Each fantasy baseball season, the goal is to find the best impact arms late in drafts to complement your starting rotation foundation. Most of the time, these types of breakthrough pitchers come from the minors. In some years, a veteran arm with a successful resume will be discounted in drafts due to a disappointing year (Justin Verlander in 2008), most likely tied to an injury.
Before each draft season, the pitching pool looks enticing at the front end, almost forcing fantasy owners to roster at least one foundation ace. By the end of each year, it seems like one-third of the secure arms fail to live up to expectations.
Of the final top 20 starting pitchers from 2019, nine players were busts last year – Stephen Strasburg, Justin Verlander, Charlie Morton, Max Scherzer, Jack Flaherty, Walker Buehler, Patrick Corbin, Mike Clevinger, and Zach Greinke. Eduardo Rodriguez also opted out due to Covid concerns.
Flaherty was hurt by the Cardinals not playing for two or more weeks, leading to his pitch count being limited over his first four starts after the layoff. The Dodgers didn't push Buehler's pitch count over his nine starts (he never threw more than 92 pitches) while also missing a couple of weeks with a blister issue.
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Verlander and Clevinger ended up having TJ surgeries on their right elbows. Both Corbin and Greinke had regression from the previous success.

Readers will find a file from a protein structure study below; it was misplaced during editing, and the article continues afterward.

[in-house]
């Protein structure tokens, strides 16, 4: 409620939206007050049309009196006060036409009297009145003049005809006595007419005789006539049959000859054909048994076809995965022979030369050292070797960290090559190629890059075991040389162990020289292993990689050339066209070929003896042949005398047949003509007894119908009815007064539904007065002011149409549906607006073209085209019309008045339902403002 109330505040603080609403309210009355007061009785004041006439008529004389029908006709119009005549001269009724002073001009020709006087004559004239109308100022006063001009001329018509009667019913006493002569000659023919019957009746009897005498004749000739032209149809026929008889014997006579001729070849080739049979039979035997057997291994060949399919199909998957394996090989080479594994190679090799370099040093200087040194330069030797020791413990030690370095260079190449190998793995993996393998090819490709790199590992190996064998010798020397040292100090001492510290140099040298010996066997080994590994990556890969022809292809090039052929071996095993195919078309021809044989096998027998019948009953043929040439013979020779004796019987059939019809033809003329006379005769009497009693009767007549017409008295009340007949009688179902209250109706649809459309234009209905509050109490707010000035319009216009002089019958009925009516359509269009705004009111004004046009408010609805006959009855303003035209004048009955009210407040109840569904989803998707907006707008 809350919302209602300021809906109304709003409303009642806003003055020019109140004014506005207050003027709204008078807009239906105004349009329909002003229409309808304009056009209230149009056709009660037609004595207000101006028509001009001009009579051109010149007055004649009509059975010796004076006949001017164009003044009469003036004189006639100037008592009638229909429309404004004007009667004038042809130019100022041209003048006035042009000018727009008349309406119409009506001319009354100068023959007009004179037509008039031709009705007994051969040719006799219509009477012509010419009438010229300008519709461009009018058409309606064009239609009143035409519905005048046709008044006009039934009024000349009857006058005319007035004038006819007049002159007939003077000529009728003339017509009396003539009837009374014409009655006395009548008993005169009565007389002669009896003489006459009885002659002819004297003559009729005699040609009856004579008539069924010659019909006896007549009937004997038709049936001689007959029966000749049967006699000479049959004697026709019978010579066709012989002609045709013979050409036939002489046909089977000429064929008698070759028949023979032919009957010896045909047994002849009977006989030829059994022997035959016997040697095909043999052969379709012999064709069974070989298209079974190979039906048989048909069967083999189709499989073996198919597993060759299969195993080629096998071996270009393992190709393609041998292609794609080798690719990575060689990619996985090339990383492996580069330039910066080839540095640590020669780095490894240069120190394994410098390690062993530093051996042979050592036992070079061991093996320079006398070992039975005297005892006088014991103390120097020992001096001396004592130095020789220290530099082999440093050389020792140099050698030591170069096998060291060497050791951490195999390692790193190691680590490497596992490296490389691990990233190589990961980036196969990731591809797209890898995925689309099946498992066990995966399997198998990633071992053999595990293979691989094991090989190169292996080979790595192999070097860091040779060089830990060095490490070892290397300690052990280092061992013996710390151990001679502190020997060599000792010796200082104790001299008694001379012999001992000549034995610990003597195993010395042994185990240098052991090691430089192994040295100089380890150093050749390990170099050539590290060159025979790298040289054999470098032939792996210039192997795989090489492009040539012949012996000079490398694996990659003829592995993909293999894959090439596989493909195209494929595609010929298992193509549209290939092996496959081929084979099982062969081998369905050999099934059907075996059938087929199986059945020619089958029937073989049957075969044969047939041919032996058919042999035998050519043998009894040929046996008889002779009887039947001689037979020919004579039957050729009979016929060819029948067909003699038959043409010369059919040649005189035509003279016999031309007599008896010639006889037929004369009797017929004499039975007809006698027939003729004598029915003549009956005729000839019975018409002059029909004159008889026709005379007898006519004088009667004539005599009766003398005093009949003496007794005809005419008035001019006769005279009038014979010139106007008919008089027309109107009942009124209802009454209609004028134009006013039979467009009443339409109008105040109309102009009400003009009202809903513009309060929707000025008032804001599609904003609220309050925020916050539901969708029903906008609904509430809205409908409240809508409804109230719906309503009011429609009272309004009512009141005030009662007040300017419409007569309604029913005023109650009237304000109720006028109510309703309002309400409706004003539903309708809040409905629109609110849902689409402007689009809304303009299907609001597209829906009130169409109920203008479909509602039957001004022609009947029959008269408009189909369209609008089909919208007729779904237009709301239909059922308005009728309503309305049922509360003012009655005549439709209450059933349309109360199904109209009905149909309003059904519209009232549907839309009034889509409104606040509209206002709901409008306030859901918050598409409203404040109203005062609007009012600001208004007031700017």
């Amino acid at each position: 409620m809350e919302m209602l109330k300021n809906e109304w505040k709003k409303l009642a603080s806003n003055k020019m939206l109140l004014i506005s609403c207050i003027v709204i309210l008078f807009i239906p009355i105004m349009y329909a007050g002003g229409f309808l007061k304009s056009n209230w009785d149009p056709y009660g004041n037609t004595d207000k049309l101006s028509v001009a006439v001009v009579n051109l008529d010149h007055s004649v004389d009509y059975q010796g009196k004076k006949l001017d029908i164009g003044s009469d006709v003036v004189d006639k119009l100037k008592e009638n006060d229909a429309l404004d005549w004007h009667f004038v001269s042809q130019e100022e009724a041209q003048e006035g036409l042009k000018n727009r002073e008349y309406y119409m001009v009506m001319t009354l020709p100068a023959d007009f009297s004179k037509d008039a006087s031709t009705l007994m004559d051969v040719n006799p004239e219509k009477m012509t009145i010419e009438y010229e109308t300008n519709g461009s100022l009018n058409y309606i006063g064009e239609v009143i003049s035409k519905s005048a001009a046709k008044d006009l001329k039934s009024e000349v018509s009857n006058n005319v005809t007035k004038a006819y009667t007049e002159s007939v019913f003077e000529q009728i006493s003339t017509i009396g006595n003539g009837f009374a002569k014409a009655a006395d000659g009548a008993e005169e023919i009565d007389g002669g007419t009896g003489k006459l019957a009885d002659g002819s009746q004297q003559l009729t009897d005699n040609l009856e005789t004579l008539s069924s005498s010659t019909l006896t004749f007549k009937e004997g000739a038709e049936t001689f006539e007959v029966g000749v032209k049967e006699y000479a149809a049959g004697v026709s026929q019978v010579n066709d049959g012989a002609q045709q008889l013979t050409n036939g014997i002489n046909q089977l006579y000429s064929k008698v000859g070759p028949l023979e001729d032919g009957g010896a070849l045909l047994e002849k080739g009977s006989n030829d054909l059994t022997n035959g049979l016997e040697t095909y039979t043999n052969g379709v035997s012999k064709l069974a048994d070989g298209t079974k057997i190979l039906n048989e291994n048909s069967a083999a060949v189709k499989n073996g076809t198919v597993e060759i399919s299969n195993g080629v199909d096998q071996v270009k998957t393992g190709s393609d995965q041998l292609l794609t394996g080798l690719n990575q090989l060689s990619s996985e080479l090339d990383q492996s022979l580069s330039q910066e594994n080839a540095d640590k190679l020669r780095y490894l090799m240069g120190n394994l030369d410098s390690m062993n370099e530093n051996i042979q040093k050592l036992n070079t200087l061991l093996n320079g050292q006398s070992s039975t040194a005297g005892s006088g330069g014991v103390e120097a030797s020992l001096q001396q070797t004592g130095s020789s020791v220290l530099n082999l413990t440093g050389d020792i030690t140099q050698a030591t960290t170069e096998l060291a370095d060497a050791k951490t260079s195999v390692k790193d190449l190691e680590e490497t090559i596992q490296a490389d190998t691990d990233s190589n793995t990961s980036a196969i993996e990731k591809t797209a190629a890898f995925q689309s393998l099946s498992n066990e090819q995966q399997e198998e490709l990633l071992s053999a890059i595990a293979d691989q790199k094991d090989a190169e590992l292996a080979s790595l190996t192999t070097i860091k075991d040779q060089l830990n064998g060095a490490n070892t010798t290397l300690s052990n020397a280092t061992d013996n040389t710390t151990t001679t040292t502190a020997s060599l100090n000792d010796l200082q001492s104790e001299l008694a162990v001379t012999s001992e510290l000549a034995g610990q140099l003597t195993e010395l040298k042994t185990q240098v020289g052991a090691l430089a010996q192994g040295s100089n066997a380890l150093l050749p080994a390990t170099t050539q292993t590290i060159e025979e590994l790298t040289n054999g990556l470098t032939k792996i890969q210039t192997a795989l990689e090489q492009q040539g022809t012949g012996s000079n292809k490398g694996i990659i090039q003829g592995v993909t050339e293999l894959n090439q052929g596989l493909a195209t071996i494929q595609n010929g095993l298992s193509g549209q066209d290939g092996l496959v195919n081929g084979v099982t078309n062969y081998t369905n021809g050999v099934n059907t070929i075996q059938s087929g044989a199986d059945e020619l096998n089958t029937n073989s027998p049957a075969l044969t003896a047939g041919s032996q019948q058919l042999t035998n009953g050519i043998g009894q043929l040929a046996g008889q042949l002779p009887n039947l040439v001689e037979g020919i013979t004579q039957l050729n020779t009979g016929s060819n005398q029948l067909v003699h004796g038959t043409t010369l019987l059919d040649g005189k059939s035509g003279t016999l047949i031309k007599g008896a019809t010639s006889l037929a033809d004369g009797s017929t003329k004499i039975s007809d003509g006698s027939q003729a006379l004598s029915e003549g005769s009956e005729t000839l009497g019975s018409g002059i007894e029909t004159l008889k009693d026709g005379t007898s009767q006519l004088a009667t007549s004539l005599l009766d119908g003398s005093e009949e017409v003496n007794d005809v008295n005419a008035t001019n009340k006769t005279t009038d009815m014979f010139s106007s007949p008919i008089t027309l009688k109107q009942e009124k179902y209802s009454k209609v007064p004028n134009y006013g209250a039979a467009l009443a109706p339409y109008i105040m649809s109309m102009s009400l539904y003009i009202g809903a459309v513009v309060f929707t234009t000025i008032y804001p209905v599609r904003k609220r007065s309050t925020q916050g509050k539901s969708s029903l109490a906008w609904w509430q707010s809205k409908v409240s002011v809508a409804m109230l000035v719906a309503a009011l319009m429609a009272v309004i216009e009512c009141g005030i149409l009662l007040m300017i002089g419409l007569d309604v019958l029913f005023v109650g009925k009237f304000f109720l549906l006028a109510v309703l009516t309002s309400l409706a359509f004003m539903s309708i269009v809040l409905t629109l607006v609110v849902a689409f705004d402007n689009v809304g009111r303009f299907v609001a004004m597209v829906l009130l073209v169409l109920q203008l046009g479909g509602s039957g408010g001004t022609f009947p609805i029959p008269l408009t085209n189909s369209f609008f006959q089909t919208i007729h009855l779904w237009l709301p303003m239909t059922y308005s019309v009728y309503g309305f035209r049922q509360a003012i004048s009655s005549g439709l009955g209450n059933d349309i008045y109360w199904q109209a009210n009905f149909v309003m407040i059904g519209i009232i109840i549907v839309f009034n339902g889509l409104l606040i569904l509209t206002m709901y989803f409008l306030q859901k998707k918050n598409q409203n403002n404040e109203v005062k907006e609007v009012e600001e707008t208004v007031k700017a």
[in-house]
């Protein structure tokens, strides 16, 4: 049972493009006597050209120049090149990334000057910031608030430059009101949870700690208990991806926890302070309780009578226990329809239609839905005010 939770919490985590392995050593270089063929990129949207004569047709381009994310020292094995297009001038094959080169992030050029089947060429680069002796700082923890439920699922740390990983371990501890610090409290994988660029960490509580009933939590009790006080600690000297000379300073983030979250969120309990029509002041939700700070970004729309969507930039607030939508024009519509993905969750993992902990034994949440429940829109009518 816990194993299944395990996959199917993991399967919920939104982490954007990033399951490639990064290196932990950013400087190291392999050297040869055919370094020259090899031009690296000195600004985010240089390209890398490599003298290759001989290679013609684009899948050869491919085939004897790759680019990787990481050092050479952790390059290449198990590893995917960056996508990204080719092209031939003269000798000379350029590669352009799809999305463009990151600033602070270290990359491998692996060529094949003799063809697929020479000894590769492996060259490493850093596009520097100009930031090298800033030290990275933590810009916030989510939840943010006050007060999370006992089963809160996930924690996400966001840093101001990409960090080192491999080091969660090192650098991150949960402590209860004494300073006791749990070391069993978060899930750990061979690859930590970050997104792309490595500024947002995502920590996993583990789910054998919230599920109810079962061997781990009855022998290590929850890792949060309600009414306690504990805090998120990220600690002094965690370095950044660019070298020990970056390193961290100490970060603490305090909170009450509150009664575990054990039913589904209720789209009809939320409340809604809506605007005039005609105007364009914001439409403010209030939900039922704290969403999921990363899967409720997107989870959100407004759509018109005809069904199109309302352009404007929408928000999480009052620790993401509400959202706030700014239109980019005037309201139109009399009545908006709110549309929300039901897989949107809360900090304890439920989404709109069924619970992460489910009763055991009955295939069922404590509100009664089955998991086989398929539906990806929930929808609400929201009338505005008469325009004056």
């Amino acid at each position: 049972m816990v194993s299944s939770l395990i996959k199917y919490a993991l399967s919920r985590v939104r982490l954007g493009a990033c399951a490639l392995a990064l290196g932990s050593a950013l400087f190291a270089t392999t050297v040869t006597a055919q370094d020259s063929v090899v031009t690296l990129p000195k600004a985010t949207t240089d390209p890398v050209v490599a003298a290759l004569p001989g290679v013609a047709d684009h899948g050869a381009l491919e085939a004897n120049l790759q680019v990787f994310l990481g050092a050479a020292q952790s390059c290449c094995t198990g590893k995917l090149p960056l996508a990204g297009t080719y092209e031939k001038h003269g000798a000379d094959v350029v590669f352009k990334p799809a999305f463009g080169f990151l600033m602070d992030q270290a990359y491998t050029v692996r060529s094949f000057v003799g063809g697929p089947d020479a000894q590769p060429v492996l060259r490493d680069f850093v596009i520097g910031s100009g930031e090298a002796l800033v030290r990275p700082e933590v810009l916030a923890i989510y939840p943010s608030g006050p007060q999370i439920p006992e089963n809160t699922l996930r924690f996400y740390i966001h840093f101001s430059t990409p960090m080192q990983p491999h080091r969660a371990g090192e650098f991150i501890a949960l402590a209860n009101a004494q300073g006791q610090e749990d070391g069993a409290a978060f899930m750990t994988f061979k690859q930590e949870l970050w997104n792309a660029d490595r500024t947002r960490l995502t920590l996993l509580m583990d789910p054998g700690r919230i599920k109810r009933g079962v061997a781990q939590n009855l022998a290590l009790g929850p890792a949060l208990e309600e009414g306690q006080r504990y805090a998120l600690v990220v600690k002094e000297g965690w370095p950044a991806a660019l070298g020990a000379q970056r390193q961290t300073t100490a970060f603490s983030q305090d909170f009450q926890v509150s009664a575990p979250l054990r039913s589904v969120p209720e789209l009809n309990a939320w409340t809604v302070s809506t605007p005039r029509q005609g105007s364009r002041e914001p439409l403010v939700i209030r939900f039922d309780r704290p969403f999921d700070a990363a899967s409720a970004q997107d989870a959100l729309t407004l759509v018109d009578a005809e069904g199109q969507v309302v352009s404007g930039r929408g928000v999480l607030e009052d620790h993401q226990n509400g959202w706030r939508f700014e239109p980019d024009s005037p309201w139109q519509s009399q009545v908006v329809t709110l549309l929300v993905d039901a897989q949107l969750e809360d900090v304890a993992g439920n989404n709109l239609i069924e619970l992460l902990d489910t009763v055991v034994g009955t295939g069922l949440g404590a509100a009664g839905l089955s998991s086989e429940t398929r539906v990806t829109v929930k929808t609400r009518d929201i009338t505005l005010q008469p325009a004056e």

Injuries led to the lost year by Strasburg and down seasons by Scherzer and Morton.
When searching for my breakout pitcher, I'm looking for a high ceiling while also offering the ability to create an edge in WHIP.
In 2019, Shane Bieber came into the draft season with a disappointing rookie year in ERA (4.55) and WHIP (1.334). His walk rate (1.8) and strikeout rate (9.3) suggested a much better arm, which was supported by his minor league resume (16-6 with a 2.24 ERA and 260 strikeouts over 277 innings). Bieber only walked 19 batters in his minor league career.
Chris Paddack, San Diego Padres
Jesus Luzardo, Oakland Athletics
Sixto Sanchez, Miami Marlins
With controlling WHIP risk in mind, the top three pitchers with breakout upside for me are Jesus Luzardo, Chris Paddack, and Sixto Sanchez. Each player has ace upside once they show the ability to handle 30 or more starts.
Luzardo flashed electric upside in the minors, where he went 14-7 with a 2.53 ERA and 234 strikeouts over 195.2 innings. He walked only two batters per nine innings with an excellent strikeout per nine rate (10.8).
In his 12 appearances with Oakland in 2020, his ERA (4.12) and WHIP (1.271) fell short of expectations while serving up a few too many home runs (nine over 59 innings). Over his time with the A's, Luzardo set a healthy floor in his command (2.5 walks and 9.5 strikeouts per nine).
Oakland's franchise is a lot different than many teams in the league. They will lean on their young players, especially pitchers, as they don't expect to pay them a considerable contract once they near their free agency years.
I expect Luzardo to make 30 six-inning starts with the talent to post a sub 3.00 ERA with over 200 strikeouts.
Sanchez had a late start to spring training due to a false positive test for Covid, which has kept his draft point from moving up.
He comes to the major with plenty of success in the minors (23-18 with a 2.58 ERA and 294 strikeouts over 335.1 innings. His walk rate (1.7) was elite while still lacking a difference-maker strikeout pitch (7.9 strikeouts per nine).